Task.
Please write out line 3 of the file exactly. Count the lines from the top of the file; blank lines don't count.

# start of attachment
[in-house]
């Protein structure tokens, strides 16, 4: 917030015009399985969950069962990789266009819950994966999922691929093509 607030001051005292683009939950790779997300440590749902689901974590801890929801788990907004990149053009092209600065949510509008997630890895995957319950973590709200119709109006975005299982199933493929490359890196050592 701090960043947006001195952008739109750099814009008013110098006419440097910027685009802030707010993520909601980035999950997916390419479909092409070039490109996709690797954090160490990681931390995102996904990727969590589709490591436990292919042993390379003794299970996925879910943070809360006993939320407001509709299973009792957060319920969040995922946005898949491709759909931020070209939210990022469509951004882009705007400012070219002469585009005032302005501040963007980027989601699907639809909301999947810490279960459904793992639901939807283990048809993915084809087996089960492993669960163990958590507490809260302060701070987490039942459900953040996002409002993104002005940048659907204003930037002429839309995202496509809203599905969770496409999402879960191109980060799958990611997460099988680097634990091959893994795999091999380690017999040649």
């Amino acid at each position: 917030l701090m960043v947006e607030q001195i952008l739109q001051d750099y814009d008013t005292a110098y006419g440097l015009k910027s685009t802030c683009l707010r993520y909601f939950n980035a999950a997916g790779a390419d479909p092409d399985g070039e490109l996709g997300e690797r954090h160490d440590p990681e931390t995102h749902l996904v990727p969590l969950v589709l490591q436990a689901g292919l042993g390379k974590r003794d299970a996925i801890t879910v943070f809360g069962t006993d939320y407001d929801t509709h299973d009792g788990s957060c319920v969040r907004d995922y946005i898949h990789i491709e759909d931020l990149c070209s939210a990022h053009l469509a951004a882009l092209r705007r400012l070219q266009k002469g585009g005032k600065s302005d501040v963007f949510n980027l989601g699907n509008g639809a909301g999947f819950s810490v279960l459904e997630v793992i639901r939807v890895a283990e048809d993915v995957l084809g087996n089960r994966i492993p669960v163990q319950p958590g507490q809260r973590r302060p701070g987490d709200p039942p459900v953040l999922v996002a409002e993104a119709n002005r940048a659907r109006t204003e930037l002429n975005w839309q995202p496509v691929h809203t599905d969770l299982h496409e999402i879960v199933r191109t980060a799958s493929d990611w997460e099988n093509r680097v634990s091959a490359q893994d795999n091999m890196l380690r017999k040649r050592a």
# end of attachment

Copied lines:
């Amino acid at each position: 917030l701090m960043v947006e607030q001195i952008l739109q001051d750099y814009d008013t005292a110098y006419g440097l015009k910027s685009t802030c683009l707010r993520y909601f939950n980035a999950a997916g790779a390419d479909p092409d399985g070039e490109l996709g997300e690797r954090h160490d440590p990681e931390t995102h749902l996904v990727p969590l969950v589709l490591q436990a689901g292919l042993g390379k974590r003794d299970a996925i801890t879910v943070f809360g069962t006993d939320y407001d929801t509709h299973d009792g788990s957060c319920v969040r907004d995922y946005i898949h990789i491709e759909d931020l990149c070209s939210a990022h053009l469509a951004a882009l092209r705007r400012l070219q266009k002469g585009g005032k600065s302005d501040v963007f949510n980027l989601g699907n509008g639809a909301g999947f819950s810490v279960l459904e997630v793992i639901r939807v890895a283990e048809d993915v995957l084809g087996n089960r994966i492993p669960v163990q319950p958590g507490q809260r973590r302060p701070g987490d709200p039942p459900v953040l999922v996002a409002e993104a119709n002005r940048a659907r109006t204003e930037l002429n975005w839309q995202p496509v691929h809203t599905d969770l299982h496409e999402i879960v199933r191109t980060a799958s493929d990611w997460e099988n093509r680097v634990s091959a490359q893994d795999n091999m890196l380690r017999k040649r050592a």